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Demand for EBooks in an Academic Library

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Brief history of electronic books. Types of e-book models. Usage ... The Internet. Each page looks like the actual printed book ... – PowerPoint PPT presentation

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Title: Demand for EBooks in an Academic Library


1
Demand for E-Books in an Academic Library
  • Ellen Safley
  • University of Texas at Dallas
  • April 2006

2
Quick Survey
  • How many of you have used an electronic book?
  • How many have used a non-fiction electronic book?
  • How many read the same book in print?
  • Would your children have the same answers?

3
Overview
  • Brief history of electronic books
  • Types of e-book models
  • Usage
  • Trends and impact on distance learning

4
Brief History
  • ASCII text online
  • Project Gutenberg
  • Handheld devicesRocket readers
  • The late 1990s
  • Web-based electronic collections
  • By collection, by subscription, by title

5
Portable Readers
  • Add a chip for content
  • OR a self-contained reader
  • Purchased not downloaded
  • Reading onlineback lighting was not great
  • Device was portable

6
The Internet
  • Each page looks like the actual printed book
  • Bibliographic records available for
    titlesloading and quality issues
  • More titles available
  • Have to use a computer
  • Later a PDA

7
Complaints
  • Not as portable
  • Hard to readwho reads a book on a device?
  • Archival issues dealing with collection
    development

8
Usage Studies
  • Mostly analyze NetLibrary collections purchased
    through consortiums or by the library
  • Lack of rigorous statistics except by subject or
    title
  • Libraries showed growing demand for electronic
    books
  • More study needed

9
Other Issues
  • Cites indicate demise of sequential reading
  • Sloppy scholarship
  • E-books show success in delivering reference
    titles
  • Reading devices and electronic ink
  • Still developing a portable device

10
New Technology
  • Microencapsulate electrophoretic displays, aka
    electronic-ink screens
  • Uses millions of white and black capsules
    floating in liquid.
  • Capsules can be arranged using electric charges
    that are flipped as the learner needs to turn a
    page

11
Readers (continued)
  • 2006-2007
  • Four more companies bringing readers to market
  • iRex Technologies (Philips Electronics)
  • Jinke (China)
  • Polymer Vision (Philips spin-off)
  • Plastic Logic (UK)
  • Will use a USB port to add titles from a
    computerany PDF file

12
Thousands of E-Books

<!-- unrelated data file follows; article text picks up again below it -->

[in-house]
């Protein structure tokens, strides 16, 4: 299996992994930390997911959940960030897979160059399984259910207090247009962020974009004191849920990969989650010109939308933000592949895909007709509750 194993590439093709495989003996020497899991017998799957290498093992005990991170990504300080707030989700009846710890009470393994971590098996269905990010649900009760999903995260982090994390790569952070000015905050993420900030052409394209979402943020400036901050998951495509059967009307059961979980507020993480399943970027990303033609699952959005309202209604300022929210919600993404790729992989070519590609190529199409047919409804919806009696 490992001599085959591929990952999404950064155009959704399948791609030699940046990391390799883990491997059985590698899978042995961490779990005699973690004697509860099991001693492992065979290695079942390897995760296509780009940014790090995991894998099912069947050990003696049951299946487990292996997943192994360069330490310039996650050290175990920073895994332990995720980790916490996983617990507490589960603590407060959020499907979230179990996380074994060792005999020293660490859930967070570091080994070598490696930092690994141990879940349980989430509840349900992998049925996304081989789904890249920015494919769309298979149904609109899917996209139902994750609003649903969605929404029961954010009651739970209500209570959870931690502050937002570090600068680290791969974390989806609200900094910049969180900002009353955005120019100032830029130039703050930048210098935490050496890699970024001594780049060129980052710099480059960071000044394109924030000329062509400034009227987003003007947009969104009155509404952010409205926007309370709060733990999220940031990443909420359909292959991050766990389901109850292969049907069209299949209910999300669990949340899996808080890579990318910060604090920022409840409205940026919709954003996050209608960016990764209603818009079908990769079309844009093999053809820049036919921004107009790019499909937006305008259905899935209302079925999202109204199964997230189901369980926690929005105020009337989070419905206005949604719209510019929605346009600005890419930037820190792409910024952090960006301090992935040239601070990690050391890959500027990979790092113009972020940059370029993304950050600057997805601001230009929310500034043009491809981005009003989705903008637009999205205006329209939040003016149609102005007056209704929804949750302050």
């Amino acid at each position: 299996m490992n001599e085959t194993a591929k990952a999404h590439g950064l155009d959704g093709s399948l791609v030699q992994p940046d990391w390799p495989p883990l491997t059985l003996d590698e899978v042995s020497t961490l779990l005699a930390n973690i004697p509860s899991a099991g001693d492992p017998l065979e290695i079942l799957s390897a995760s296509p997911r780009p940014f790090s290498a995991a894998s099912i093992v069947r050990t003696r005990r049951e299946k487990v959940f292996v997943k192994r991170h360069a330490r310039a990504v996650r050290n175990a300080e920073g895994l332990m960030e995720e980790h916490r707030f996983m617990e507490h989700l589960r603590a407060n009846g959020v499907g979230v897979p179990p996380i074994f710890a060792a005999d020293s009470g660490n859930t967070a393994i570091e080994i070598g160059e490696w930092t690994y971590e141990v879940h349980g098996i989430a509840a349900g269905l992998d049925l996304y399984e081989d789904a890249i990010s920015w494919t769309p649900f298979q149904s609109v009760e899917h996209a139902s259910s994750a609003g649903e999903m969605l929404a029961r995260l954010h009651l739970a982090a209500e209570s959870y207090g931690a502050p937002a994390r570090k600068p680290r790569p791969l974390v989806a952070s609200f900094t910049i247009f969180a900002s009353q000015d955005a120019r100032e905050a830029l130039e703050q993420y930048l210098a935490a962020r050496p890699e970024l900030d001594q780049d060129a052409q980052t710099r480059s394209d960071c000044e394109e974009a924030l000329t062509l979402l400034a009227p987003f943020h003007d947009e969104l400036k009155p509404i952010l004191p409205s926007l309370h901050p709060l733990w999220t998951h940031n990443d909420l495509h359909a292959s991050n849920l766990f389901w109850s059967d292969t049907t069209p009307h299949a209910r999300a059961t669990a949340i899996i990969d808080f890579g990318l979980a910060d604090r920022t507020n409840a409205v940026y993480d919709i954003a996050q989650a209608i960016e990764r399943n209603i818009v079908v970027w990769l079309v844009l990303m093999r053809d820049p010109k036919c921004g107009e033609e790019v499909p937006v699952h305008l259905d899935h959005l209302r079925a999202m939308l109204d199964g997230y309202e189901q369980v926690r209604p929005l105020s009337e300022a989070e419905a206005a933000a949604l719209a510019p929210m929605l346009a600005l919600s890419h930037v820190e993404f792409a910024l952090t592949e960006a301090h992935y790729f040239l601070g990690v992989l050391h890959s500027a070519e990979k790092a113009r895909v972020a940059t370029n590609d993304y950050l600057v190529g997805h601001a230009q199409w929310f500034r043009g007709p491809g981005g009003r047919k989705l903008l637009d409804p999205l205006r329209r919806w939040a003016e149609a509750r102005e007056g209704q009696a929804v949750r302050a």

• Finding the Models

13
Experimenting with Electronic Books
  • Wanted to try as many models of electronic books
    as possible to determine which features could be
    useful for research
  • Determine if different subjects were more
    conducive to the transition to e-book models

14
The Environment
15
University of Texas at Dallas
  • Started as a research institution and became a
    part of The University of Texas System in 1969.
  • Until 1975, UTD only offered graduate degrees.
    The university admitted its first freshman class
    of 100 students in 1990.
  • Doctoral/Research UniversityIntensive
  • 14,500 students
  • 30 doctoral programs
  • 40,000 alumni
  • Added millionth volume in September 2004

16
UT-Dallas by School
17
Picking the Models
  • Consortial Deals
  • Subscription Based
  • Individual Purchases
  • Current
  • Historic

18
NetLibrary
  • Consortial purchase with other UT System
    components
  • Selected by a variety of bibliographers
  • NetLibrary complaints
  • Passwords
  • One user
  • One page printing
  • Limited cutting and pasting

19
ebrary
  • Subscription model
  • No selection needed
  • More generous printing, etc.
  • No passwords
  • Supplied bibliographic records have issues
  • Pass off journal issues as e-books

20
Safari Tech Books
  • Excellent match for a technical school
  • Search within books
  • Subscription or slot models
  • Two methods
  • Select slots OR
  • Purchase current and backfile
  • Issues for cataloging

21
History E-Book Project
  • Selected by experts
  • Classics in field
  • Easy navigation
  • Cataloged each record
  • Attached online info to print record
  • Not a huge collection1000 titles

22
EBL
  • Hand picked
  • Good statistical package
  • You buy records from OCLCgood ones!
  • Reserve module
  • Service fee
  • 325 uses each year. When you reach the limit,
    you need another copy

23
Historic
  • A new library would never have these collections
  • No preservation issues
  • If collection is from a microform master, NO